A couple of words about myself first. I’m a hobbyist photographer with about a decade of experience. I come from the “digital generation”. My first camera was a Panasonic FZ-something-superzoom I acquired somewhere about the year 2004. Ouch. This makes it 16 years old. Quite a painful discovery that is…
I tried film once before, in the mid 2000s, but failed miserably, as I lacked knowledge and experience. I also prefer computer screen to printed images, and options for scanning film were limited here back then. But I returned to the idea about a year ago and now shoot film almost exclusively. So now I want to share the story of the troubles that I’ve created for myself and attempts to overcome some of them…
Stage I: Medium Format TLR
One day I woke up with an idea to start shooting film. To make things worse, the next moment I’ve decided to do it the hard way. I want a fully manual camera. No electronics and no automation. And at least medium format. To hell with half-measures! A couple of hours with an online auction, travel to the train station to meet the seller and the deal was done. I had a Mamiya C220 (pictured above) complete with 135/4.5 lens. The seller asked if I have experience with MF cameras and I answered “yes”. I’ve read the manual and watched YouTube tutorials… What could possibly go wrong?
I thought the biggest problem will be light metering. I used to shoot in aperture priority mode, applying exposure correction if necessary. How can I do it myself if I can’t even see the results right away? I installed a light meter app on my phone, took a deep breath and started shooting. When I received the first roll from the lab, I was expecting my shots to be all white or all black. Or, most likely, all weird. To my surprise, they were all properly exposed. And nice looking. One roll of 12 images had more “keepers” than a hundred digital shots I made in the same session. Wow.
The biggest problem was, quite surprisingly, aiming my camera. In waist-level viewfinders the image is mirrored, so moving the camera towards desired composition is… Counter-intuitive, to put it mildly. I knew about that, but I expected this problem to be quickly resolved with practice. Looks like something’s wrong with my brain, but no amount of training was of any help.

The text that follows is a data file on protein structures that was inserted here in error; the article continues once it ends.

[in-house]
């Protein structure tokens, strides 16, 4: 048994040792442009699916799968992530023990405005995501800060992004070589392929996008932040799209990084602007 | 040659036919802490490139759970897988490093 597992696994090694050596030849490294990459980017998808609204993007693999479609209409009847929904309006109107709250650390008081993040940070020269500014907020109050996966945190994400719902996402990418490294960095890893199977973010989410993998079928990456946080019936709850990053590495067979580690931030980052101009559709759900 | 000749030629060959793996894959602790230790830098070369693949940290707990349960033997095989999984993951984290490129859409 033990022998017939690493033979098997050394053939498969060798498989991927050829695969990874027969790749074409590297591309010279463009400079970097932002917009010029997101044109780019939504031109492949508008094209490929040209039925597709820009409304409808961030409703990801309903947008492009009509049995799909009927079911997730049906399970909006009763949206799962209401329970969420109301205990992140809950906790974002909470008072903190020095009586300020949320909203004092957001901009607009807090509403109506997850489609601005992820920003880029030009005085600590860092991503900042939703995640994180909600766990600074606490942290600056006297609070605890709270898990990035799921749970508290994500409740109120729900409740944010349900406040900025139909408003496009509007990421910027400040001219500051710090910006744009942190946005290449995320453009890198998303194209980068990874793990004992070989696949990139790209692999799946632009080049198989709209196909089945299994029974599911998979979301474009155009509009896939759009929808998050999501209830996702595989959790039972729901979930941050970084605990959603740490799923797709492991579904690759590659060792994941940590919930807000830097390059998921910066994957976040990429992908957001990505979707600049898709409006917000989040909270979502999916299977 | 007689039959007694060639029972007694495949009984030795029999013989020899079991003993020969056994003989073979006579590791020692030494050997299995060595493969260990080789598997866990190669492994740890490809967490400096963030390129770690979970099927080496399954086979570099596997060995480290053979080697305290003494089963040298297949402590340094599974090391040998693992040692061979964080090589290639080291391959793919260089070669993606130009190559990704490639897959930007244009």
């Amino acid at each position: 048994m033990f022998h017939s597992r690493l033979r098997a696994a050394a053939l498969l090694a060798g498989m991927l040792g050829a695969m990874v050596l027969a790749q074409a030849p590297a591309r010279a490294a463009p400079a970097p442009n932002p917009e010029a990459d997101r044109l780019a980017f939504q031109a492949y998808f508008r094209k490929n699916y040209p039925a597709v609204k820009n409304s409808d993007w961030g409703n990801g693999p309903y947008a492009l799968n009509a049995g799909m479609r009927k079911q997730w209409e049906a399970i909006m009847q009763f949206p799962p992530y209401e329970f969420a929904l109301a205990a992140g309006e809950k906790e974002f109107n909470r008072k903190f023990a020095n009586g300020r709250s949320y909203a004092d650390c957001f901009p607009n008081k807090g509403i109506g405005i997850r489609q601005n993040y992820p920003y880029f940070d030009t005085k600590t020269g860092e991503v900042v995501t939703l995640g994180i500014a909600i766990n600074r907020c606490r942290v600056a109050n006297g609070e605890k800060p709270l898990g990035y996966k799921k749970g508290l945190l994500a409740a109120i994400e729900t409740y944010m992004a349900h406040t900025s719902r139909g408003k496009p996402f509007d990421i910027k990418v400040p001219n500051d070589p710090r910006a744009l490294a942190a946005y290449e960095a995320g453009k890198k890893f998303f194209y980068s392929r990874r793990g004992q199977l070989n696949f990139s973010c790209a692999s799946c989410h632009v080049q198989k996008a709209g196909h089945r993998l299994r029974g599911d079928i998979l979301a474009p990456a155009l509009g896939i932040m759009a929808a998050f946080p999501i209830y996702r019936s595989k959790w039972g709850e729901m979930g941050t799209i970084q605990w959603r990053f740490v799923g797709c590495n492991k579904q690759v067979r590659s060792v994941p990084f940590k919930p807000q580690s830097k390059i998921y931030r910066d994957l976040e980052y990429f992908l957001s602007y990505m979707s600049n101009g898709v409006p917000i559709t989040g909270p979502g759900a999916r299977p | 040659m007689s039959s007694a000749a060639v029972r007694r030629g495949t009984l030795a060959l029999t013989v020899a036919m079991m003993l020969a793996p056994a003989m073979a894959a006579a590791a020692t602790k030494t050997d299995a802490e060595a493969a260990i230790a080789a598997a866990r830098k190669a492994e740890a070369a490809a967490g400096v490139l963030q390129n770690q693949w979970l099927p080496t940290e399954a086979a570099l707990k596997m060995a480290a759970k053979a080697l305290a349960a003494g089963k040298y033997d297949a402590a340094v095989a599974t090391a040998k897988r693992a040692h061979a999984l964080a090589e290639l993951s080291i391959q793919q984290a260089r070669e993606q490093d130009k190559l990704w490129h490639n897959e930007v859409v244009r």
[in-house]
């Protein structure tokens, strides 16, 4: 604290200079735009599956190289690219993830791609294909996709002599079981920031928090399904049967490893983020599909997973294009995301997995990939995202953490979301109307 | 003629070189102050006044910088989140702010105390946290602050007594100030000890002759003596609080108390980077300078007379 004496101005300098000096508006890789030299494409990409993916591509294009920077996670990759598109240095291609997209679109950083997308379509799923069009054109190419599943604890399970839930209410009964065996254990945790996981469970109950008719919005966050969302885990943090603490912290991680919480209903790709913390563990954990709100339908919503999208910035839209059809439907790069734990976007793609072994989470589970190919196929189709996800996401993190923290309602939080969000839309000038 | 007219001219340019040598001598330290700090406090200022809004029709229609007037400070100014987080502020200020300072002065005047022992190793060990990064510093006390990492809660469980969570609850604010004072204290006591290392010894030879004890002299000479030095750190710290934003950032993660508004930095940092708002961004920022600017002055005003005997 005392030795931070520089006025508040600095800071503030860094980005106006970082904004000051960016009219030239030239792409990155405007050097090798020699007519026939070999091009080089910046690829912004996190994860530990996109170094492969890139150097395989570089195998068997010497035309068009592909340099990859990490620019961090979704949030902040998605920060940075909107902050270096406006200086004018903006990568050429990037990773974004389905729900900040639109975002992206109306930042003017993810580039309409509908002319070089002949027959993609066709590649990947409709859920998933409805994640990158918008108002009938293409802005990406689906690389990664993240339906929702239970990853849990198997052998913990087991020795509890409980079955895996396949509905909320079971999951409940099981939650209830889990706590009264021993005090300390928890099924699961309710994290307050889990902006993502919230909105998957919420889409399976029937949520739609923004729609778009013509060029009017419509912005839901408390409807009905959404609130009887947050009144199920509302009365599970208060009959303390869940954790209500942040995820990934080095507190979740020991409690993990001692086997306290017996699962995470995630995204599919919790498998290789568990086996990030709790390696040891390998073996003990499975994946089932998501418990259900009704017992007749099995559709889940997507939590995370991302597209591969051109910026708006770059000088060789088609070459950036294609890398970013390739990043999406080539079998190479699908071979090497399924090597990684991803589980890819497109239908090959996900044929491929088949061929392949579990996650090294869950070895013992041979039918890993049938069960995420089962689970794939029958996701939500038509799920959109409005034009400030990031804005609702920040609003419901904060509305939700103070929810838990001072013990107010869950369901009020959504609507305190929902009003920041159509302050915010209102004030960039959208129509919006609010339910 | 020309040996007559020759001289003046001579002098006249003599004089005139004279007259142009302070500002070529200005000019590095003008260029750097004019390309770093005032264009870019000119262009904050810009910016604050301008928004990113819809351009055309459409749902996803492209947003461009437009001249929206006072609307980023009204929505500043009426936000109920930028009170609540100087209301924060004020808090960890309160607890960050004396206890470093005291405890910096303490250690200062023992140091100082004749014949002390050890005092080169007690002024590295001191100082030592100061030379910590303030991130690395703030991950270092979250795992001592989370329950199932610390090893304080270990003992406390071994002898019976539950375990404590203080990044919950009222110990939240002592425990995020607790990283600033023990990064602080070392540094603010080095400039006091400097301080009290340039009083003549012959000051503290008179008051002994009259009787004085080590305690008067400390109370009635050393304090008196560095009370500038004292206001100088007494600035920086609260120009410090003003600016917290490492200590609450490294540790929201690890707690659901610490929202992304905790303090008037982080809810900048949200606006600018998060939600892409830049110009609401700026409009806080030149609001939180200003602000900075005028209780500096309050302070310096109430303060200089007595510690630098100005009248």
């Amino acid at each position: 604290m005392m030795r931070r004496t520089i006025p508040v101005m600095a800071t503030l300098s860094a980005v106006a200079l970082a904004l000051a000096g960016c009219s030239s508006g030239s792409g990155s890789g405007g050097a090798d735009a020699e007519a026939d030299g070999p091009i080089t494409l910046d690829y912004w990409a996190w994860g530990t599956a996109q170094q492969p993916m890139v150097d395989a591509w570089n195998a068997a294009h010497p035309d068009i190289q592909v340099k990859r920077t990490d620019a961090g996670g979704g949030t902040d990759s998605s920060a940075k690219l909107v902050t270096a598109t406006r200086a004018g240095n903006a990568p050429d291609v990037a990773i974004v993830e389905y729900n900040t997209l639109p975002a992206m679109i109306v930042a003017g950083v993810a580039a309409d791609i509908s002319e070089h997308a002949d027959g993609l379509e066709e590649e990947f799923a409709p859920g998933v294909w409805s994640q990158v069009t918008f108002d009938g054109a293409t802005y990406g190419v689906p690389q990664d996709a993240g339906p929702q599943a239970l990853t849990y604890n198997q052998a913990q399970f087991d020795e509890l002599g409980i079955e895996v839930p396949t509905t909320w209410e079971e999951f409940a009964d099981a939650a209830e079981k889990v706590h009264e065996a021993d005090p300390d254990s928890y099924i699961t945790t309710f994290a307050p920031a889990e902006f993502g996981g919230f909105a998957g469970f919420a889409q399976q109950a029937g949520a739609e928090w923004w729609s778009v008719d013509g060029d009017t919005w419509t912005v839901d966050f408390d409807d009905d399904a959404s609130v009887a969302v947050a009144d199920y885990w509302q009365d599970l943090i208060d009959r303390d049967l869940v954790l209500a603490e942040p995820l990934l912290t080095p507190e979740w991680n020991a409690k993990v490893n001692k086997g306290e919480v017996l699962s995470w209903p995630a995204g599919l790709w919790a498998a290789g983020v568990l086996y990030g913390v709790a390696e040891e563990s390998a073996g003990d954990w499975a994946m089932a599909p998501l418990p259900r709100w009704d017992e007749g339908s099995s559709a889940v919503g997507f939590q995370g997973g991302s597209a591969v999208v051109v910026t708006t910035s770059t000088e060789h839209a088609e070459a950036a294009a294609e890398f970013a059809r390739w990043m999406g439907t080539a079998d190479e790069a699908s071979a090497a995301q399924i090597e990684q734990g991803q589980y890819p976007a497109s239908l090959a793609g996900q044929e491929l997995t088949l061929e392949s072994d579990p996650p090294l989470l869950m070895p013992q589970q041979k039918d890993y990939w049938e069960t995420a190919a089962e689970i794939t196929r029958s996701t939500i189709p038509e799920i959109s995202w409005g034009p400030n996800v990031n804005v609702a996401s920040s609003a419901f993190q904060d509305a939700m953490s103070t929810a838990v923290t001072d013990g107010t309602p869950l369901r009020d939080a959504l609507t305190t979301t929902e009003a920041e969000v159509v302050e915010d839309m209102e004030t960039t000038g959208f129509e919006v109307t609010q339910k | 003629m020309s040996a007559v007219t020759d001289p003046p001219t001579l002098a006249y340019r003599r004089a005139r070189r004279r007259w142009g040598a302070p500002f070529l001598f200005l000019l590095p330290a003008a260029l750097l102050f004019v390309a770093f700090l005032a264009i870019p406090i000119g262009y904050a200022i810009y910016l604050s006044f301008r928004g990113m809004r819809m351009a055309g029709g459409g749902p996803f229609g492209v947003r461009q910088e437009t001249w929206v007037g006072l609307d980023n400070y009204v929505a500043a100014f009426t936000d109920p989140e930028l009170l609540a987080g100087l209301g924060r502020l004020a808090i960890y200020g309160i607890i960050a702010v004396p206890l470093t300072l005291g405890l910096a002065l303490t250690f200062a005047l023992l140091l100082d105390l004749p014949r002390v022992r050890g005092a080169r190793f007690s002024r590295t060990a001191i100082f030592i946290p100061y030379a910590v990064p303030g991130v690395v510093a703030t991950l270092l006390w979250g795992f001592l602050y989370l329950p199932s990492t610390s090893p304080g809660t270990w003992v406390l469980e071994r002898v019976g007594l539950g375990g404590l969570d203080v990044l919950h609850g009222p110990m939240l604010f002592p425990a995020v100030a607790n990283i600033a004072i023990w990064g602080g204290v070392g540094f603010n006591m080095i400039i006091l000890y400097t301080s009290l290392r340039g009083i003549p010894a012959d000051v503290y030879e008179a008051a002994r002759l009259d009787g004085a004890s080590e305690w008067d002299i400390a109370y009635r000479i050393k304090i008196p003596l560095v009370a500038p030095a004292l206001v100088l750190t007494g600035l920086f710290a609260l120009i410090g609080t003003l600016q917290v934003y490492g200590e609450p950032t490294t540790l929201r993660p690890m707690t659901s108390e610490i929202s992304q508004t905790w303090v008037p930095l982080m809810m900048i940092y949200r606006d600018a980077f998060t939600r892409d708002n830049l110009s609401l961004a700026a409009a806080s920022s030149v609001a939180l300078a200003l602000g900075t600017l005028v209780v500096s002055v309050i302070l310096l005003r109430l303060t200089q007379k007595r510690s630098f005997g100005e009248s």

Luckily, there was a ready solution. I found a “porrofinder” for this camera – an add-on pentamirror module. One produced by Nippon Kogaku Corporation, better known as Nikon nowadays. It was very dirty inside, but very easy to disassemble and clean. Works like a charm.
Second problem is specific to this exact camera model. It doesn’t have an infinity stop. You must guess when the camera is at the infinity looking in the viewfinder or the scale on the side. Both methods are not very accurate. Split prism on the ground glass would be nice, but only the later or more expensive models had original interchangeable ground glass including the split prism options. Custom aftermarket glass for my Mamiya 220 did exist, but not anymore.
Stage II: 35mm rangefinder
I like the images from Mamiya a lot. And I like the camera itself. It looks nice and is fun to use. People smile when they see me taking pictures. But it has an obvious weak spot: portability. I needed something smaller for my upcoming trip, as my dear wife said it’s either me going there or my brick of a camera. I had two days to find a suitable replacement and next to zero money to spend on it. Mission impossible?
At work we have a corporate message board, so I asked my colleagues if they have any old film camera I could borrow for a couple of weeks. Next day I had four cameras. And all their owners said I can keep that junk if I want. I’ve got a scale focus Smena-2 (broken), Kiev-4 with its Contax-mount Jupiter-8 lens (bent aperture blade), FED-3 with Industar-61 LTM (stuck focus ring, RF misaligned vertically) and Zorki-4 with Jupiter-8 LTM (fine lens but RF spot badly deteriorated). A big heap of scrap metal.
Then, just as I lost hope, a miracle happened. Some guy asked if I’m that strange person looking for old useless cameras. I said yes and he handed me over a gem. Canon VL2 rangefinder from the fifties, all shiny and in perfect working order. For the price of a bottle of beer. Wow.